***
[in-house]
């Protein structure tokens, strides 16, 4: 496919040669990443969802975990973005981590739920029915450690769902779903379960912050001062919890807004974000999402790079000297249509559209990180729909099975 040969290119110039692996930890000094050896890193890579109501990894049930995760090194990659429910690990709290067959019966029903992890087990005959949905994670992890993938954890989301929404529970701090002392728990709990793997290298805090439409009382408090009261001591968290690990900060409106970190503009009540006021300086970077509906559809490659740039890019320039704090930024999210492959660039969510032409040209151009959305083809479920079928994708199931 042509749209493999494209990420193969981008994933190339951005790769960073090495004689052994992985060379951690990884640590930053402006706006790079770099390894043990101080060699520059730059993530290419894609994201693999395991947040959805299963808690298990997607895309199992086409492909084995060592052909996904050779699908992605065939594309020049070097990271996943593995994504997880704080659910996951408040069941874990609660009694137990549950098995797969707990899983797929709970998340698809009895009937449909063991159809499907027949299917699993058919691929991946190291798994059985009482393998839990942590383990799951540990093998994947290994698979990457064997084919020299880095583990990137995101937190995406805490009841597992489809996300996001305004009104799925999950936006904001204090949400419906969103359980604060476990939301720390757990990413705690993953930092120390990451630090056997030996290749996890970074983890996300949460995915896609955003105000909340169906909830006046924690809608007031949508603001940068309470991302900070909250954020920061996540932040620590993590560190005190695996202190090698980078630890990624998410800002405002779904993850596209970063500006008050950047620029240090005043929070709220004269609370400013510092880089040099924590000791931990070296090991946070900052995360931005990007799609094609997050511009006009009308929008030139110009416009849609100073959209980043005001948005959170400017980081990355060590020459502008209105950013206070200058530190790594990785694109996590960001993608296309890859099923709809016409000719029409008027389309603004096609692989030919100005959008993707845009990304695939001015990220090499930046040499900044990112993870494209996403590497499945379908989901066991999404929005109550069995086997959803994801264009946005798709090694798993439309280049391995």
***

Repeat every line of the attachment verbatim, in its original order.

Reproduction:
[in-house]
């Protein structure tokens, strides 16, 4: 496919040669990443969802975990973005981590739920029915450690769902779903379960912050001062919890807004974000999402790079000297249509559209990180729909099975 040969290119110039692996930890000094050896890193890579109501990894049930995760090194990659429910690990709290067959019966029903992890087990005959949905994670992890993938954890989301929404529970701090002392728990709990793997290298805090439409009382408090009261001591968290690990900060409106970190503009009540006021300086970077509906559809490659740039890019320039704090930024999210492959660039969510032409040209151009959305083809479920079928994708199931 042509749209493999494209990420193969981008994933190339951005790769960073090495004689052994992985060379951690990884640590930053402006706006790079770099390894043990101080060699520059730059993530290419894609994201693999395991947040959805299963808690298990997607895309199992086409492909084995060592052909996904050779699908992605065939594309020049070097990271996943593995994504997880704080659910996951408040069941874990609660009694137990549950098995797969707990899983797929709970998340698809009895009937449909063991159809499907027949299917699993058919691929991946190291798994059985009482393998839990942590383990799951540990093998994947290994698979990457064997084919020299880095583990990137995101937190995406805490009841597992489809996300996001305004009104799925999950936006904001204090949400419906969103359980604060476990939301720390757990990413705690993953930092120390990451630090056997030996290749996890970074983890996300949460995915896609955003105000909340169906909830006046924690809608007031949508603001940068309470991302900070909250954020920061996540932040620590993590560190005190695996202190090698980078630890990624998410800002405002779904993850596209970063500006008050950047620029240090005043929070709220004269609370400013510092880089040099924590000791931990070296090991946070900052995360931005990007799609094609997050511009006009009308929008030139110009416009849609100073959209980043005001948005959170400017980081990355060590020459502008209105950013206070200058530190790594990785694109996590960001993608296309890859099923709809016409000719029409008027389309603004096609692989030919100005959008993707845009990304695939001015990220090499930046040499900044990112993870494209996403590497499945379908989901066991999404929005109550069995086997959803994801264009946005798709090694798993439309280049391995």